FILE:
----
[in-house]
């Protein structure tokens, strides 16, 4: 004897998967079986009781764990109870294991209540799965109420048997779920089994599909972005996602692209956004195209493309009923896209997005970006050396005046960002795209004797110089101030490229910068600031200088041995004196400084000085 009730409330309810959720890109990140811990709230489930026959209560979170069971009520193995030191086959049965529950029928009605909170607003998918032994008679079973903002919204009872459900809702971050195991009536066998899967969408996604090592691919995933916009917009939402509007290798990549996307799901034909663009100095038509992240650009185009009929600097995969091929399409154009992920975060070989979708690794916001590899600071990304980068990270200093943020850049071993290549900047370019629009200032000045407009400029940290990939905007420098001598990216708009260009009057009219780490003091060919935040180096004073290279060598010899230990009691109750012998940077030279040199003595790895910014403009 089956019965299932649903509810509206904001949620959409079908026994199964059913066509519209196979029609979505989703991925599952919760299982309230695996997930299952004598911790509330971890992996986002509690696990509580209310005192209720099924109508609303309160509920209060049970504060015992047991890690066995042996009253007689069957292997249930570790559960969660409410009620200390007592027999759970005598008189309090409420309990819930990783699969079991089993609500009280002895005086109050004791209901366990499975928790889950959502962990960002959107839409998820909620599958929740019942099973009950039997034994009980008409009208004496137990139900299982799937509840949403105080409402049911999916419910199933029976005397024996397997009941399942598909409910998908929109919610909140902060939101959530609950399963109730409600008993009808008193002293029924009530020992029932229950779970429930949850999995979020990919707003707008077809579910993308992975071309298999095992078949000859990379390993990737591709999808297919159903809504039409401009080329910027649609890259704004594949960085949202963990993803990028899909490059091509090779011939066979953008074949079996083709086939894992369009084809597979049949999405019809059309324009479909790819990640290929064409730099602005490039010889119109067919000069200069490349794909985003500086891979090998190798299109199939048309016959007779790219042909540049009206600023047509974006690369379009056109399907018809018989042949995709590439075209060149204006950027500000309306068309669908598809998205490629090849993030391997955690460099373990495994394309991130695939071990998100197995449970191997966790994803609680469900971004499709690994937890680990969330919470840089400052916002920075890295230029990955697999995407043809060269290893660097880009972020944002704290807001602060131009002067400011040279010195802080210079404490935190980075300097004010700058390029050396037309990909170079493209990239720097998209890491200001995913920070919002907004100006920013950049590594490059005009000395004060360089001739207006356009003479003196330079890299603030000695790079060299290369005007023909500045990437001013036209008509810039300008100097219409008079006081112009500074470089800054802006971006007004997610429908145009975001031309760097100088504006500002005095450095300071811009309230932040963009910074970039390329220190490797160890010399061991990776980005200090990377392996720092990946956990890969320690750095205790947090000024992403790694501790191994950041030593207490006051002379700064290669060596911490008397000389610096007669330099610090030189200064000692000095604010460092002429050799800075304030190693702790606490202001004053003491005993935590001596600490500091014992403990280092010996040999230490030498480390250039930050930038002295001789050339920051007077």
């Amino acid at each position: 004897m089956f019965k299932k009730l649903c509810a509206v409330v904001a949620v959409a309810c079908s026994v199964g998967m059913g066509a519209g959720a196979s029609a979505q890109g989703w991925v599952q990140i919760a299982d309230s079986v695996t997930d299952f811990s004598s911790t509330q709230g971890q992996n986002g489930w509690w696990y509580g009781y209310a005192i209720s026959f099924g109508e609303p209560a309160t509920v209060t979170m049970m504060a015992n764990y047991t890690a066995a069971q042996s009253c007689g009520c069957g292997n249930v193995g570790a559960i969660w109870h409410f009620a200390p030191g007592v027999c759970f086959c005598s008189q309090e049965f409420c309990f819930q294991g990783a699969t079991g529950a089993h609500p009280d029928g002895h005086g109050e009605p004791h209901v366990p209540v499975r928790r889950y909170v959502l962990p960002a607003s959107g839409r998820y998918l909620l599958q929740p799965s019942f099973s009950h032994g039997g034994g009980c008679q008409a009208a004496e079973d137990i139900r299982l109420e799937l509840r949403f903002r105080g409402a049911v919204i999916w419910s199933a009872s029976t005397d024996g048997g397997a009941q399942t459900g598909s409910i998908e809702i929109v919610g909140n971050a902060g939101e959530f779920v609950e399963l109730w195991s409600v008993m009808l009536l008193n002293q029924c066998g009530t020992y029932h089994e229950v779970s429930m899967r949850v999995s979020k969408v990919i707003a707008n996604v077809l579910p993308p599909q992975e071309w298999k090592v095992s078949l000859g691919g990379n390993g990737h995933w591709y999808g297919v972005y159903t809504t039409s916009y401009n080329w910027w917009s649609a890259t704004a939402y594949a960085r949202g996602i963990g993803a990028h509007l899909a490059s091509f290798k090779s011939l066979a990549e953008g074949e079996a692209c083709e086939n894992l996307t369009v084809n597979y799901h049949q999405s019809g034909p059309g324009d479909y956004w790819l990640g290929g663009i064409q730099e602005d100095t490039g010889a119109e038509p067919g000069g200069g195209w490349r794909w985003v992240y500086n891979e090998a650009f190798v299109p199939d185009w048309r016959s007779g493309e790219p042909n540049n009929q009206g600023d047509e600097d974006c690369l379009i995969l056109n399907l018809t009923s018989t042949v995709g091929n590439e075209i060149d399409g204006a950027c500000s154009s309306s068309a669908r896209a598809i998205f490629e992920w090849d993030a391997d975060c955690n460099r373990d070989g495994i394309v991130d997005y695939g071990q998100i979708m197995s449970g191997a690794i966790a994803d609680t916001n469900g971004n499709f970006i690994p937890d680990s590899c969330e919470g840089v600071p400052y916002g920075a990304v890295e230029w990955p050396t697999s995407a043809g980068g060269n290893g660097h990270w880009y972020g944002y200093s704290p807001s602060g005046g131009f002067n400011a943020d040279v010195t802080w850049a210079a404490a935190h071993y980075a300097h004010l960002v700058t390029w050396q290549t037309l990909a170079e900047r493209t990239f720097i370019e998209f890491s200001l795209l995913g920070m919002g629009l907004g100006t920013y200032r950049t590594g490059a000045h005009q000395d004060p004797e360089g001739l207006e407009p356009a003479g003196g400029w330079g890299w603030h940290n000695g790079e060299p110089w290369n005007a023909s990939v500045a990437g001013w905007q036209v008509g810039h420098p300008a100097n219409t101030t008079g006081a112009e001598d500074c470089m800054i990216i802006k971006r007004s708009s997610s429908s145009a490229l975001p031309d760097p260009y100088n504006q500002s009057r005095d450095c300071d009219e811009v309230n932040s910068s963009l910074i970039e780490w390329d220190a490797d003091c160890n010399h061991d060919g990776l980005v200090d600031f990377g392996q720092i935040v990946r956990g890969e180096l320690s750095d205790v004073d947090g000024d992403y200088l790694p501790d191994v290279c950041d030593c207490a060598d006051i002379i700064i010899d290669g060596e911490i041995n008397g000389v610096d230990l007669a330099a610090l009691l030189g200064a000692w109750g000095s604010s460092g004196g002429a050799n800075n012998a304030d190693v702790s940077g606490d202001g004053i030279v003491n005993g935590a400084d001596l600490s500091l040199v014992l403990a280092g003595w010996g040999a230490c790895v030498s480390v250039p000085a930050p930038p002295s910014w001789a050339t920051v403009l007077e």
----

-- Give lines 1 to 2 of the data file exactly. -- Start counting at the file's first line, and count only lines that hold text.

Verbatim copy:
[in-house]
């Protein structure tokens, strides 16, 4: 004897998967079986009781764990109870294991209540799965109420048997779920089994599909972005996602692209956004195209493309009923896209997005970006050396005046960002795209004797110089101030490229910068600031200088041995004196400084000085 009730409330309810959720890109990140811990709230489930026959209560979170069971009520193995030191086959049965529950029928009605909170607003998918032994008679079973903002919204009872459900809702971050195991009536066998899967969408996604090592691919995933916009917009939402509007290798990549996307799901034909663009100095038509992240650009185009009929600097995969091929399409154009992920975060070989979708690794916001590899600071990304980068990270200093943020850049071993290549900047370019629009200032000045407009400029940290990939905007420098001598990216708009260009009057009219780490003091060919935040180096004073290279060598010899230990009691109750012998940077030279040199003595790895910014403009 089956019965299932649903509810509206904001949620959409079908026994199964059913066509519209196979029609979505989703991925599952919760299982309230695996997930299952004598911790509330971890992996986002509690696990509580209310005192209720099924109508609303309160509920209060049970504060015992047991890690066995042996009253007689069957292997249930570790559960969660409410009620200390007592027999759970005598008189309090409420309990819930990783699969079991089993609500009280002895005086109050004791209901366990499975928790889950959502962990960002959107839409998820909620599958929740019942099973009950039997034994009980008409009208004496137990139900299982799937509840949403105080409402049911999916419910199933029976005397024996397997009941399942598909409910998908929109919610909140902060939101959530609950399963109730409600008993009808008193002293029924009530020992029932229950779970429930949850999995979020990919707003707008077809579910993308992975071309298999095992078949000859990379390993990737591709999808297919159903809504039409401009080329910027649609890259704004594949960085949202963990993803990028899909490059091509090779011939066979953008074949079996083709086939894992369009084809597979049949999405019809059309324009479909790819990640290929064409730099602005490039010889119109067919000069200069490349794909985003500086891979090998190798299109199939048309016959007779790219042909540049009206600023047509974006690369379009056109399907018809018989042949995709590439075209060149204006950027500000309306068309669908598809998205490629090849993030391997955690460099373990495994394309991130695939071990998100197995449970191997966790994803609680469900971004499709690994937890680990969330919470840089400052916002920075890295230029990955697999995407043809060269290893660097880009972020944002704290807001602060131009002067400011040279010195802080210079404490935190980075300097004010700058390029050396037309990909170079493209990239720097998209890491200001995913920070919002907004100006920013950049590594490059005009000395004060360089001739207006356009003479003196330079890299603030000695790079060299290369005007023909500045990437001013036209008509810039300008100097219409008079006081112009500074470089800054802006971006007004997610429908145009975001031309760097100088504006500002005095450095300071811009309230932040963009910074970039390329220190490797160890010399061991990776980005200090990377392996720092990946956990890969320690750095205790947090000024992403790694501790191994950041030593207490006051002379700064290669060596911490008397000389610096007669330099610090030189200064000692000095604010460092002429050799800075304030190693702790606490202001004053003491005993935590001596600490500091014992403990280092010996040999230490030498480390250039930050930038002295001789050339920051007077």